Stanton upon Hine Heath
|Stanton Upon Hine Heath|
Stanton upon Hine Heath
Stanton Upon Hine Heath shown within Shropshire
|Sovereign state||United Kingdom|
|EU Parliament||West Midlands|
|UK Parliament||North Shropshire|
Author Mary Webb (1881–1927) lived with her parents in Stanton from 1896 to 1902, at house then called The Woodlands, later called Harcourt Manor. Another author, Barbara Comyns Carr (1907–1992), died in the village and is buried in the graveyard of the village church, St. Andrew's. Nearby is the village of Moreton Corbet.
Moreton Corbet Castle
The first castle built at Moreton Corbet was not built from stone, but was most likely to have been a timber building. It was around 1200, that the Castle became a stone structure. The Castle was an impressive build; it consisted of a gatehouse, a keep, high curtain walls surrounding it and unlike most other castle's, was rough triangular in shape.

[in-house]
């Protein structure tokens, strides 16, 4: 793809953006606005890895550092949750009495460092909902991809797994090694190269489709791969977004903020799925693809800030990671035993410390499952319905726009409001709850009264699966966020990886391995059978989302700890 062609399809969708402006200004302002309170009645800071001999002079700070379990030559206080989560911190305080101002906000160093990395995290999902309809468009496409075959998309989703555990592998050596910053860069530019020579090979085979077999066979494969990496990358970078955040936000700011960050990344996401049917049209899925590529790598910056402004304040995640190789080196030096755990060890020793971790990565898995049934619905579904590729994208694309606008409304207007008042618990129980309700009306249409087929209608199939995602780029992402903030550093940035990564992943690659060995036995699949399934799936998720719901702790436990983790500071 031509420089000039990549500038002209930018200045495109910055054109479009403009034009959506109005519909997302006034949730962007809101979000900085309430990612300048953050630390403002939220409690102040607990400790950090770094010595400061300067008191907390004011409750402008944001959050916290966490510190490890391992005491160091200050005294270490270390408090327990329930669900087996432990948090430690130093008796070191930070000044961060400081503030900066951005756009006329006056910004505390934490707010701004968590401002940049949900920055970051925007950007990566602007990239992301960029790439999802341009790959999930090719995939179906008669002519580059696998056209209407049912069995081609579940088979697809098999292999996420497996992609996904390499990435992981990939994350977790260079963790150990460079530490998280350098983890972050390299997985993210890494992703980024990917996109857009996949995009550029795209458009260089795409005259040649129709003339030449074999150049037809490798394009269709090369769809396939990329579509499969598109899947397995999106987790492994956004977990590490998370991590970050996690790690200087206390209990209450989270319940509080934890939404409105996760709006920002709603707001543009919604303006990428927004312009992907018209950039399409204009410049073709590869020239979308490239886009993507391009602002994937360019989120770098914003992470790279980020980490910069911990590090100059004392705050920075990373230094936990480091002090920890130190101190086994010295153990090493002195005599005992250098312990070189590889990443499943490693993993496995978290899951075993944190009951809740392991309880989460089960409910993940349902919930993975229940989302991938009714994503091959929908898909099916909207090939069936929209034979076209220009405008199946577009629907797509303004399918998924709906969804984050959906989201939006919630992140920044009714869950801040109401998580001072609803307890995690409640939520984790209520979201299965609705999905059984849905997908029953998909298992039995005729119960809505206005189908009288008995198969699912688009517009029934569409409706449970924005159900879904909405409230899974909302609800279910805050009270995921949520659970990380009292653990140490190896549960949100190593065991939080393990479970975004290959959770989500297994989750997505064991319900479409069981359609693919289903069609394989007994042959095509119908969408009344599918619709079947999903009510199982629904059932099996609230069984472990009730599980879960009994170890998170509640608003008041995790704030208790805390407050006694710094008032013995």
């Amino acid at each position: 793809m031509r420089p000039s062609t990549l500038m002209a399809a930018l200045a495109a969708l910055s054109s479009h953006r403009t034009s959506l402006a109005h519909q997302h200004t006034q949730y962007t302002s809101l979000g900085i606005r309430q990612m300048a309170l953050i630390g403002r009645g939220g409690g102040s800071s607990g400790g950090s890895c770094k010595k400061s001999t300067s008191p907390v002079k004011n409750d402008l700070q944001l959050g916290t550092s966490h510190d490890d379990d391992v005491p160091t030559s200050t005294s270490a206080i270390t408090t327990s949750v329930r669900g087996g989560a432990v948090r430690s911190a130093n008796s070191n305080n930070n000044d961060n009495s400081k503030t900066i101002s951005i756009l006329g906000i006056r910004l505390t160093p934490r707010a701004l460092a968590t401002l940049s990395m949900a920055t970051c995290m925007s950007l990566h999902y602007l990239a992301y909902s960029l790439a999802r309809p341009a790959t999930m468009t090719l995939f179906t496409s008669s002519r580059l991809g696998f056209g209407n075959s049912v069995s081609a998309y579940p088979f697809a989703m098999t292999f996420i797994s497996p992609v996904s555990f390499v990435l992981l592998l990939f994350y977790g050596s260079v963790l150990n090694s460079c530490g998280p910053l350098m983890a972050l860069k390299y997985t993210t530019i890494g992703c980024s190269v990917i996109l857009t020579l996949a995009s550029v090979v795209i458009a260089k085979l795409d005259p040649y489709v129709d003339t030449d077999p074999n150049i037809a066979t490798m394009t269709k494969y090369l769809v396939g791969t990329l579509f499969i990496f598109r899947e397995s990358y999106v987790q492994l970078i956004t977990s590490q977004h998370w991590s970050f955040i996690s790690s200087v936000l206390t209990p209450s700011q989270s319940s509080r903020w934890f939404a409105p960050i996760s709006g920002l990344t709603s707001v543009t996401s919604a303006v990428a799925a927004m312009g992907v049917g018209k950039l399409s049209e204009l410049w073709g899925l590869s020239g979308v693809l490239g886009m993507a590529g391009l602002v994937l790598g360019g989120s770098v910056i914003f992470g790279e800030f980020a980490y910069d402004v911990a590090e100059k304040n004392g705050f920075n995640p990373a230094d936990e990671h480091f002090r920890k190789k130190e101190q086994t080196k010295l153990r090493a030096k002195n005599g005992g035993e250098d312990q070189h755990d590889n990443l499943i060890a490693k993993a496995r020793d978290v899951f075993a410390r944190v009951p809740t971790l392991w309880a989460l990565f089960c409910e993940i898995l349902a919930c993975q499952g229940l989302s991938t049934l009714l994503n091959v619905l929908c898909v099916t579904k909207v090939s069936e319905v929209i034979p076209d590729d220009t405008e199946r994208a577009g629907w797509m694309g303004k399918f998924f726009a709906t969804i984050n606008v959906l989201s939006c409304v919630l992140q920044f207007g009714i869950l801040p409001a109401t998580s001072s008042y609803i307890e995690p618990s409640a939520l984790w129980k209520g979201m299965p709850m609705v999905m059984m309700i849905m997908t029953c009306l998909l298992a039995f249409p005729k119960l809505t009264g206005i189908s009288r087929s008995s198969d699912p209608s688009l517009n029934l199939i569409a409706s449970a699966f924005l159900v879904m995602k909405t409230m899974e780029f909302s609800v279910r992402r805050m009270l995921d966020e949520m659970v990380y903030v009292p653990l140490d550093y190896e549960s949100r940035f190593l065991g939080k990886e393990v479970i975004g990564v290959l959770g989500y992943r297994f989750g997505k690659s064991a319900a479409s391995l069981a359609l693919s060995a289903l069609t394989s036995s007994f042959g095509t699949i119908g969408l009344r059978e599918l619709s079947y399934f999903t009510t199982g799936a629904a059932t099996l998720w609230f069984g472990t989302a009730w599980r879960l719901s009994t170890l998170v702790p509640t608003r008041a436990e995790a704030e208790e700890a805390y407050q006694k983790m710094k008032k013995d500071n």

In 1086, at the time of the Domesday Survey, Moreton Castle, and twelve other manors, were held by Thorold of Verley from Roger of Montgomery. Both of his tenants, Hunning and Wulfgeat of Saxon descent, had been allowed to keep their estates as they were pre-Conquest tenants also. However, in 1086, the manor was passed to one of Hunning's Saxon contemporaries, known as Toret.
Toret's son, Bartholomew Toret, fell out with King of England at the time, King John, and was thrown into jail. The Castle was passed onto the Norman Richard Corbet of Wattlesborough, when his daughter married him in 1239.